He may be lackluster but he’s ‘decent’
“You could not call him a charismatic candidate,” said one of the presenters of a popular news show the other day on Greek TV. “Yes, indeed. In such an atmosphere of heightened tension, I do not think that he could be counted in,” said his partner on the show.
George Kaminis, the mayor of Athens, has probably been one of the most “inconspicuous” mayors elected to the hottest mayoral seat in Greece. A professor of constitutional law, Kaminis was born in New York but studied and worked in Greece as an academic until he was selected in 2003 to become Greece’s ombudsman. He kept his position until 2010 when he resigned in order to run as an independent mayor of Athens, a position which he won against all odds. Four years later, he is determined to run again in a race which has already shown that it may become one of the most polarized and confrontational in recent times.
Kaminis was often accused for his lackluster nature, “uninspiring, low-key appearance” and his “boring and average” interviews in the Greek media. He took up the post when the city of Athens was plagued by the serious side-effects of the national economic crisis, when it had become the center of destructive riots, violent strike actions, ugly confrontations with the new aggressive force of the masses of the Golden Dawn and the crowds of foreign immigrants, when the municipal police was disbanded; when huge debts amassed by his predecessors prevented him from putting his municipal house in order. And he had to face at the same time a dramatic 60 percent decrease in his municipal budget due to the general austerity measures imposed by the government.
Yet four years later, Kaminis, with the same low-key style and background voice, has announced that he wants to continue his mission and asked the citizens of Athens to vote for him again in the local elections in May. “Athens municipality does not have any significant financial problem,” he says, while his supporters say he managed to find novel solutions by collaborating with the private sector and managing to get help from the European Union, as well as linking the municipality’s actions with volunteer and citizens’ groups when he became mayor in the midst of the crisis four years ago.
By announcing his intention to run again, he is walking into a minefield. Since his coming to power, Greek politics moved to the highest point of polarization. A weak coalition government is now desperate to prove that its painful austerity program has succeeded and would ideally like to grab an early election victory, probably this year. On the other hand, the main opposition Syriza is racing for time to cash in on the desperation of the population before the economy is straightened out.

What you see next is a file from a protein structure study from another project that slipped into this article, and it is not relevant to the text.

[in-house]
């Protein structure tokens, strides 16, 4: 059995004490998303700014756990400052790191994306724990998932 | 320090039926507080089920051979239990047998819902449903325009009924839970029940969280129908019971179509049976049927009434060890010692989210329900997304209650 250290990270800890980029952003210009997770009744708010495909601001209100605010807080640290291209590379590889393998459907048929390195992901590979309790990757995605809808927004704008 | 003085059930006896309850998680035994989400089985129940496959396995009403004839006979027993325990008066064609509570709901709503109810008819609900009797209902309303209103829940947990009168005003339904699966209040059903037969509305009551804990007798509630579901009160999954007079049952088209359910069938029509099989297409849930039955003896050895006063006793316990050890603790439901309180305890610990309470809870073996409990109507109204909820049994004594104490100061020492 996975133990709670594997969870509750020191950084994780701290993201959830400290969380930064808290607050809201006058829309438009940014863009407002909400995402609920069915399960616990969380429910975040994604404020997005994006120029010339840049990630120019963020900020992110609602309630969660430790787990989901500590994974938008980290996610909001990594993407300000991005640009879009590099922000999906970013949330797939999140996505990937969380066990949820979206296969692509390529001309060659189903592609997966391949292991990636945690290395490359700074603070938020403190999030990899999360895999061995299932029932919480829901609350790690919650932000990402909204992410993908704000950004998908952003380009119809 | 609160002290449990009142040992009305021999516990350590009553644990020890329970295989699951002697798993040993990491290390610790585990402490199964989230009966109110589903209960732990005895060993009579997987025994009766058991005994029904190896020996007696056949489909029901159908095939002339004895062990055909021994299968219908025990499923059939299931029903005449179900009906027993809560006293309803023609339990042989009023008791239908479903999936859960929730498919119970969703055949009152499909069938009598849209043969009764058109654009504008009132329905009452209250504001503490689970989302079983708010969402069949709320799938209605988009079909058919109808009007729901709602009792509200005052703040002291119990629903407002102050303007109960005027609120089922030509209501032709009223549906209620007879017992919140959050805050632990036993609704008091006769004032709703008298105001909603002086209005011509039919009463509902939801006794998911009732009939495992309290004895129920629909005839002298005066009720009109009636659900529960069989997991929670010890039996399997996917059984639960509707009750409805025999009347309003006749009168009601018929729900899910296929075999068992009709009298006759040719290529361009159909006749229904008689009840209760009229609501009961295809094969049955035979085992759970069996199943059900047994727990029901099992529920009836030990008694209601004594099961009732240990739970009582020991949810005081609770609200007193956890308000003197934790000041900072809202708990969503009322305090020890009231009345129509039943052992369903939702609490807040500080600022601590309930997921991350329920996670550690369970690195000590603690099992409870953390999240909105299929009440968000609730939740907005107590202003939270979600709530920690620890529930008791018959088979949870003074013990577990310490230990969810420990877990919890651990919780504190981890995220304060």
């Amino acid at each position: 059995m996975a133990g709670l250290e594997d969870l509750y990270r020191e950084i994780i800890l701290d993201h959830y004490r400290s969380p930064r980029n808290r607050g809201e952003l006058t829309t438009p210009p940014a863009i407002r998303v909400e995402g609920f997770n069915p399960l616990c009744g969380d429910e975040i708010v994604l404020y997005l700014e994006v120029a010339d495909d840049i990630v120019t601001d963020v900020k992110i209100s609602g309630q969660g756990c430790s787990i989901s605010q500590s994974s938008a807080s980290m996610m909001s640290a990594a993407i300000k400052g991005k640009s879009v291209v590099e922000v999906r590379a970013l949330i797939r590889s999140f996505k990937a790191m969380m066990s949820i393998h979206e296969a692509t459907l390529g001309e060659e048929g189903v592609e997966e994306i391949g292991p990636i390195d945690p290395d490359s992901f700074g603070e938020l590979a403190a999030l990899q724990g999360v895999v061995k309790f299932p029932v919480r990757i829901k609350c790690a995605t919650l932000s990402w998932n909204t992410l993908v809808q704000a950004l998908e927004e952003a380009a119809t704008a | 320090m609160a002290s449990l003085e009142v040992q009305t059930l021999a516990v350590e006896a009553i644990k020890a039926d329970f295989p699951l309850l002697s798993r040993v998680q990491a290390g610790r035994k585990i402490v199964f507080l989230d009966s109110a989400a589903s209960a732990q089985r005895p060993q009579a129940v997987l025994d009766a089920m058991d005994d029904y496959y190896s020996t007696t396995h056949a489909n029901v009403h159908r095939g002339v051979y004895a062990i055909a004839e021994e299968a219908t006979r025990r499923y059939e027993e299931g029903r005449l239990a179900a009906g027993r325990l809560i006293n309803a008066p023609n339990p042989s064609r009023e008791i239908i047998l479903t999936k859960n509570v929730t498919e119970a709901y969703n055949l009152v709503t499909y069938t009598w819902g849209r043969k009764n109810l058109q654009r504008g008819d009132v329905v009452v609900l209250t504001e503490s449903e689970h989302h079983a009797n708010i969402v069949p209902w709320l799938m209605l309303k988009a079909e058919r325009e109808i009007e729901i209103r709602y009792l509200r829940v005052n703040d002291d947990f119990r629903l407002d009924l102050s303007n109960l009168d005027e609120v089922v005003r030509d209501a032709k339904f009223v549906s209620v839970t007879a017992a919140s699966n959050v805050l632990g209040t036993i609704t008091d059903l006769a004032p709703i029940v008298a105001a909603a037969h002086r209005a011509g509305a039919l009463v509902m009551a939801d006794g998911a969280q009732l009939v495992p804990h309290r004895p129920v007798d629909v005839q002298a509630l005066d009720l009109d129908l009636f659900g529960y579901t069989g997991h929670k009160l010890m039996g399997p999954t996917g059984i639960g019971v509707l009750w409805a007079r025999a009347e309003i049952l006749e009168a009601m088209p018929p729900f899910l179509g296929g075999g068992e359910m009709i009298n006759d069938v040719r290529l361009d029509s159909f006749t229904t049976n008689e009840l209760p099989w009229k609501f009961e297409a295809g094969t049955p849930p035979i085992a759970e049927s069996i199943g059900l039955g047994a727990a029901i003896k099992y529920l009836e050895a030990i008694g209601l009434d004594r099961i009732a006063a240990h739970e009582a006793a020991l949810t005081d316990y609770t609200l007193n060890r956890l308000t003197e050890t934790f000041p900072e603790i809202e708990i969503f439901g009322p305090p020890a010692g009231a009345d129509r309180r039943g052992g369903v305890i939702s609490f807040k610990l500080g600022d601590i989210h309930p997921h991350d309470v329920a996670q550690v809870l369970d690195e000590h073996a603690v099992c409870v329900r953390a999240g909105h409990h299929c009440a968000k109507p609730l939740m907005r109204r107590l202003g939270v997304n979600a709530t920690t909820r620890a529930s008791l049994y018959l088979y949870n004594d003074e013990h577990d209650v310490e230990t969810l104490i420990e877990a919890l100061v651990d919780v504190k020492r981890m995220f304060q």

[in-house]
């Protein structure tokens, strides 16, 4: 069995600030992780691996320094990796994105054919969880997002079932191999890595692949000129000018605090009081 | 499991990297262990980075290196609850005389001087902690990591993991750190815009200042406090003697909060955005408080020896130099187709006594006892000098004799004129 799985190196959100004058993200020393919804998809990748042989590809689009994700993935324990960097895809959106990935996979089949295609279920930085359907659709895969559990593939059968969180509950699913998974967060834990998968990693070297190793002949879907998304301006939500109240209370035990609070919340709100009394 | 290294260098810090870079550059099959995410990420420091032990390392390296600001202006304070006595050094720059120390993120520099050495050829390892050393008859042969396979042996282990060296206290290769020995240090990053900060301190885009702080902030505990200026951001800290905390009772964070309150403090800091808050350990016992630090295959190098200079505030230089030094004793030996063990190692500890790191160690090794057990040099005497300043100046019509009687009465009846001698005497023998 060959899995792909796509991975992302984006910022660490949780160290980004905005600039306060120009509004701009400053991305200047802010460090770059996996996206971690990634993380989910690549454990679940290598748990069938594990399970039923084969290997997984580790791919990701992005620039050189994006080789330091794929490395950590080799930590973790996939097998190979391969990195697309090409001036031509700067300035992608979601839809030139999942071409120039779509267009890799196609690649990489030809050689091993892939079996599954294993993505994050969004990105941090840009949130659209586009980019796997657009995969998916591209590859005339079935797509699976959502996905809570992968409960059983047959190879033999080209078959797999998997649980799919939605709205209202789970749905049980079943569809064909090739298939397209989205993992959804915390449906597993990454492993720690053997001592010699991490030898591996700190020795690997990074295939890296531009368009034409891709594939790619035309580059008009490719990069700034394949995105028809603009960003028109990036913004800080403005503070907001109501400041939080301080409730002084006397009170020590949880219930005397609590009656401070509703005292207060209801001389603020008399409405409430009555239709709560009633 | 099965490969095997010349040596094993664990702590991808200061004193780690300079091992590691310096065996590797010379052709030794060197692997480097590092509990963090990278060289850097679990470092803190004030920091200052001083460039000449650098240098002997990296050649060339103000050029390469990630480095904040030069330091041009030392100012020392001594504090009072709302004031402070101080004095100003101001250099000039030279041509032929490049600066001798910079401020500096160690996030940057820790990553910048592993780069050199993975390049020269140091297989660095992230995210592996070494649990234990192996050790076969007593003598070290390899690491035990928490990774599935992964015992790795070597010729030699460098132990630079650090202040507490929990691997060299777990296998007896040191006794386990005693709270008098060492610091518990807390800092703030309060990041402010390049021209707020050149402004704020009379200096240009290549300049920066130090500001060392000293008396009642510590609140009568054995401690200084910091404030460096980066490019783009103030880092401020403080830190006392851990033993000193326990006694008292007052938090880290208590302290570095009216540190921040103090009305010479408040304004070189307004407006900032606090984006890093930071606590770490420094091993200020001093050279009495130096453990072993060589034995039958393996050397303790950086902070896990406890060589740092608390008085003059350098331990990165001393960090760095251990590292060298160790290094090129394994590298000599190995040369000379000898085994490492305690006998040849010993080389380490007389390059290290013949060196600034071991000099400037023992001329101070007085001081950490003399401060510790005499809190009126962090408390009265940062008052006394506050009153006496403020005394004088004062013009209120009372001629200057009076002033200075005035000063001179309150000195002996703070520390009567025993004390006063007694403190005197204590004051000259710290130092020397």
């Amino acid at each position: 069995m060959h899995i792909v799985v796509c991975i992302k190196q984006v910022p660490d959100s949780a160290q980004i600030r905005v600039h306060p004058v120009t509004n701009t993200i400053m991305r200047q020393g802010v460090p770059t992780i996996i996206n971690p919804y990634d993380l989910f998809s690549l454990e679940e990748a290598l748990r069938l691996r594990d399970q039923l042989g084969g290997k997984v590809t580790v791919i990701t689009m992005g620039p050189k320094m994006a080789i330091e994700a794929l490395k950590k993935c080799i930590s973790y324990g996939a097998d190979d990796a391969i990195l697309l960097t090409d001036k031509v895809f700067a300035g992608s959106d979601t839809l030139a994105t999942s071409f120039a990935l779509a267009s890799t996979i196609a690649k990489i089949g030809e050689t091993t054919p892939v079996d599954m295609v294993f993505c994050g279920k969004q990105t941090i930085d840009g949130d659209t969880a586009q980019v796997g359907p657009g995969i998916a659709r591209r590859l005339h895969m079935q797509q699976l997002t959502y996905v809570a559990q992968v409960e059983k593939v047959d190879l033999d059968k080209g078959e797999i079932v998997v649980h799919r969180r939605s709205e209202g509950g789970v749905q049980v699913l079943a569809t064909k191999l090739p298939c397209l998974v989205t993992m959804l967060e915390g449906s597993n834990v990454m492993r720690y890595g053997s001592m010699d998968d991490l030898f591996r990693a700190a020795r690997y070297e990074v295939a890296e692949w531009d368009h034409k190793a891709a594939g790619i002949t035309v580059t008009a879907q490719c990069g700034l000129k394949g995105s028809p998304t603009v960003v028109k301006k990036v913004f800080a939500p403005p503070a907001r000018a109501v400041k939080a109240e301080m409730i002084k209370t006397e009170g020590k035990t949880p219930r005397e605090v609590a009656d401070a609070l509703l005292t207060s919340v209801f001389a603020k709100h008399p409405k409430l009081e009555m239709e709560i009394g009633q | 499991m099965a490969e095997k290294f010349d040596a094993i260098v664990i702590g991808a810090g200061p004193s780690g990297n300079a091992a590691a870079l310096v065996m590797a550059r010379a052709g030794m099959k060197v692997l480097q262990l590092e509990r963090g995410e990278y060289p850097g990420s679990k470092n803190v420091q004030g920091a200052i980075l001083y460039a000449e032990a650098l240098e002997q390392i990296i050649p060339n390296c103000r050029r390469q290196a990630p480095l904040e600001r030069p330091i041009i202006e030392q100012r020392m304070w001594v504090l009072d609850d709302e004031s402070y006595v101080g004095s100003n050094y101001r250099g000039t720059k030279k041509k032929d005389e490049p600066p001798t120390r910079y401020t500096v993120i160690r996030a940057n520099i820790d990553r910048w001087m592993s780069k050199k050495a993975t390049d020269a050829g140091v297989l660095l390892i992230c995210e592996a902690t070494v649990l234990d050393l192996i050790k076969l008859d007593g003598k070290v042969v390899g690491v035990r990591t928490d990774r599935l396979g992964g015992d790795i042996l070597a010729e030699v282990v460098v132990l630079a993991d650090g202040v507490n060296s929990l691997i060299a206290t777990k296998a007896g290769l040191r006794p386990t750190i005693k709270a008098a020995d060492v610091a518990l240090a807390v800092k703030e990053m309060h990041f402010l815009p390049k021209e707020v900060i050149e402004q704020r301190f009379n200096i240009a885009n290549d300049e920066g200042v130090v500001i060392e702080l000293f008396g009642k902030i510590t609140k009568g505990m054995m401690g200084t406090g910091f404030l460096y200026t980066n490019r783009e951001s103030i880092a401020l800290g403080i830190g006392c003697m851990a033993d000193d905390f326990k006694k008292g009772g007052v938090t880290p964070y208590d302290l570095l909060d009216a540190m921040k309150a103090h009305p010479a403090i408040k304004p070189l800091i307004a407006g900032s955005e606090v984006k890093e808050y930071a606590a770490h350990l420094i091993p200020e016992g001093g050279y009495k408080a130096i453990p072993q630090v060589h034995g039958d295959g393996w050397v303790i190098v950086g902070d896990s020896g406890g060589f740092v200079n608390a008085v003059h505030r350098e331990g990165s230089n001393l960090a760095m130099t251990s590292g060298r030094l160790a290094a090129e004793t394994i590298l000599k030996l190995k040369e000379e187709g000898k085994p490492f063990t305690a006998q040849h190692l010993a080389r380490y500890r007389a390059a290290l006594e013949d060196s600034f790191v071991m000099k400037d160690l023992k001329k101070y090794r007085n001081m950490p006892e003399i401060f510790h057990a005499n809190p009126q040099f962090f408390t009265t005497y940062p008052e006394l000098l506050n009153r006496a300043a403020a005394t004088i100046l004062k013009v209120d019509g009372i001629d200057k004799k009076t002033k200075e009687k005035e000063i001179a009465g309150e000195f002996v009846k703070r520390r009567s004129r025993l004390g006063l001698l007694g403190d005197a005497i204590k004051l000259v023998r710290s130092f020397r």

Everybody knows that if things start looking better, it would be very difficult for the opposition to win votes with the same narrative of a “country in a humanitarian crisis.”
It is a minefield because the political parties decided to treat these local elections as a rehearsal for the national polls likely to be soon. But politics in Greece is witnessing a difficult era since the mainstream parties have lost their homogeneity. Their leaderships cannot control their members as before.
Deputies or local organizations can raise their flag of independence and challenge the center. This is exactly what happened in Athens. Against the low-key Kaminis, two candidates have come out from the governing party of New Democracy: one “official” and the other a “rebel,” who was the predecessor of Kaminis as mayor and who refuses to bow out in spite of the admonitions of his party. New Democracy also has to face another problem of double candidacy for the position of the governor of Central Macedonia. The sitting one refuses to make room for the one supported by his party. The leftist opposition of Syriza is also facing similar problems with local party organizations refusing to accept the candidates that the party’s central office is supporting.
Against all odds and predictions, Kaminis was shown to be the most popular candidate in three opinion polls published last week. No doubt, the PR mechanisms of the mainstream parties will now work full force to influence the public through their friendly media. But do not be surprised if Kaminis manages to survive for the simple reason that he proves to be a “decent guy” even if not the most exciting one.